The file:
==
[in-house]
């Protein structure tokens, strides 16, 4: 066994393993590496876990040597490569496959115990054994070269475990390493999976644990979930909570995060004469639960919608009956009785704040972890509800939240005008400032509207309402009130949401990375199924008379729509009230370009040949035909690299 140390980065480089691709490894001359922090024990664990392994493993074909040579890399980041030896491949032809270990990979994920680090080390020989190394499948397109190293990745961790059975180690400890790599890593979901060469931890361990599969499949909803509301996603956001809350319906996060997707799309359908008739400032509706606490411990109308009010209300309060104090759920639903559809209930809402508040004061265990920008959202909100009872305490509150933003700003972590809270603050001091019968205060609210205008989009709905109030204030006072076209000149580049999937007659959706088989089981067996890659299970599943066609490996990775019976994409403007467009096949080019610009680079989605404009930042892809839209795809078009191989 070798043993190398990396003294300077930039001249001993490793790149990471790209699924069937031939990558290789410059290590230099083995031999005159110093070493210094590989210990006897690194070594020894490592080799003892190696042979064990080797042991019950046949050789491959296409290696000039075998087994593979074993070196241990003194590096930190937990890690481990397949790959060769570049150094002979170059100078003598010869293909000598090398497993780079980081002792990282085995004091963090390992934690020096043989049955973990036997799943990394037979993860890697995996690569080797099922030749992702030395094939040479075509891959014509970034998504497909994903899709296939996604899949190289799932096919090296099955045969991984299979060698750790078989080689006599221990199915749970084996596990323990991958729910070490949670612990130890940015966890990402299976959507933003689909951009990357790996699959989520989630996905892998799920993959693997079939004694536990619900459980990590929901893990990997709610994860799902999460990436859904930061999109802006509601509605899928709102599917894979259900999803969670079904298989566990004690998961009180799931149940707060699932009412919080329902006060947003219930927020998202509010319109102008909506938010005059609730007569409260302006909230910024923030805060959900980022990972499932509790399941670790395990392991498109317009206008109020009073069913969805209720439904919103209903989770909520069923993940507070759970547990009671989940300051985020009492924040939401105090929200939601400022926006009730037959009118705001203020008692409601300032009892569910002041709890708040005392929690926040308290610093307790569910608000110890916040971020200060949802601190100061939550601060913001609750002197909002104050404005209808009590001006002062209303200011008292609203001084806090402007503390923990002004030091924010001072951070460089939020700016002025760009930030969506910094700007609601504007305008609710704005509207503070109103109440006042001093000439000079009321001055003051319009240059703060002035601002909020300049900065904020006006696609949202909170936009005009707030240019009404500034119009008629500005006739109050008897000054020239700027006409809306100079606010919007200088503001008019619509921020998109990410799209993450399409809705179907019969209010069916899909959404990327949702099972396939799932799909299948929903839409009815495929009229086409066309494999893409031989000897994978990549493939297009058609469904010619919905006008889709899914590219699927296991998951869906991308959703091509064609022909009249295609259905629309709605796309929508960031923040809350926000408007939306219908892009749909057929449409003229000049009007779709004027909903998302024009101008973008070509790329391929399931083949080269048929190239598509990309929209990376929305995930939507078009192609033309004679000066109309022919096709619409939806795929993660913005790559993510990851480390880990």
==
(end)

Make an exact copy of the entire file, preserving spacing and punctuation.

[in-house]
């Protein structure tokens, strides 16, 4: 066994393993590496876990040597490569496959115990054994070269475990390493999976644990979930909570995060004469639960919608009956009785704040972890509800939240005008400032509207309402009130949401990375199924008379729509009230370009040949035909690299 140390980065480089691709490894001359922090024990664990392994493993074909040579890399980041030896491949032809270990990979994920680090080390020989190394499948397109190293990745961790059975180690400890790599890593979901060469931890361990599969499949909803509301996603956001809350319906996060997707799309359908008739400032509706606490411990109308009010209300309060104090759920639903559809209930809402508040004061265990920008959202909100009872305490509150933003700003972590809270603050001091019968205060609210205008989009709905109030204030006072076209000149580049999937007659959706088989089981067996890659299970599943066609490996990775019976994409403007467009096949080019610009680079989605404009930042892809839209795809078009191989 070798043993190398990396003294300077930039001249001993490793790149990471790209699924069937031939990558290789410059290590230099083995031999005159110093070493210094590989210990006897690194070594020894490592080799003892190696042979064990080797042991019950046949050789491959296409290696000039075998087994593979074993070196241990003194590096930190937990890690481990397949790959060769570049150094002979170059100078003598010869293909000598090398497993780079980081002792990282085995004091963090390992934690020096043989049955973990036997799943990394037979993860890697995996690569080797099922030749992702030395094939040479075509891959014509970034998504497909994903899709296939996604899949190289799932096919090296099955045969991984299979060698750790078989080689006599221990199915749970084996596990323990991958729910070490949670612990130890940015966890990402299976959507933003689909951009990357790996699959989520989630996905892998799920993959693997079939004694536990619900459980990590929901893990990997709610994860799902999460990436859904930061999109802006509601509605899928709102599917894979259900999803969670079904298989566990004690998961009180799931149940707060699932009412919080329902006060947003219930927020998202509010319109102008909506938010005059609730007569409260302006909230910024923030805060959900980022990972499932509790399941670790395990392991498109317009206008109020009073069913969805209720439904919103209903989770909520069923993940507070759970547990009671989940300051985020009492924040939401105090929200939601400022926006009730037959009118705001203020008692409601300032009892569910002041709890708040005392929690926040308290610093307790569910608000110890916040971020200060949802601190100061939550601060913001609750002197909002104050404005209808009590001006002062209303200011008292609203001084806090402007503390923990002004030091924010001072951070460089939020700016002025760009930030969506910094700007609601504007305008609710704005509207503070109103109440006042001093000439000079009321001055003051319009240059703060002035601002909020300049900065904020006006696609949202909170936009005009707030240019009404500034119009008629500005006739109050008897000054020239700027006409809306100079606010919007200088503001008019619509921020998109990410799209993450399409809705179907019969209010069916899909959404990327949702099972396939799932799909299948929903839409009815495929009229086409066309494999893409031989000897994978990549493939297009058609469904010619919905006008889709899914590219699927296991998951869906991308959703091509064609022909009249295609259905629309709605796309929508960031923040809350926000408007939306219908892009749909057929449409003229000049009007779709004027909903998302024009101008973008070509790329391929399931083949080269048929190239598509990309929209990376929305995930939507078009192609033309004679000066109309022919096709619409939806795929993660913005790559993510990851480390880990």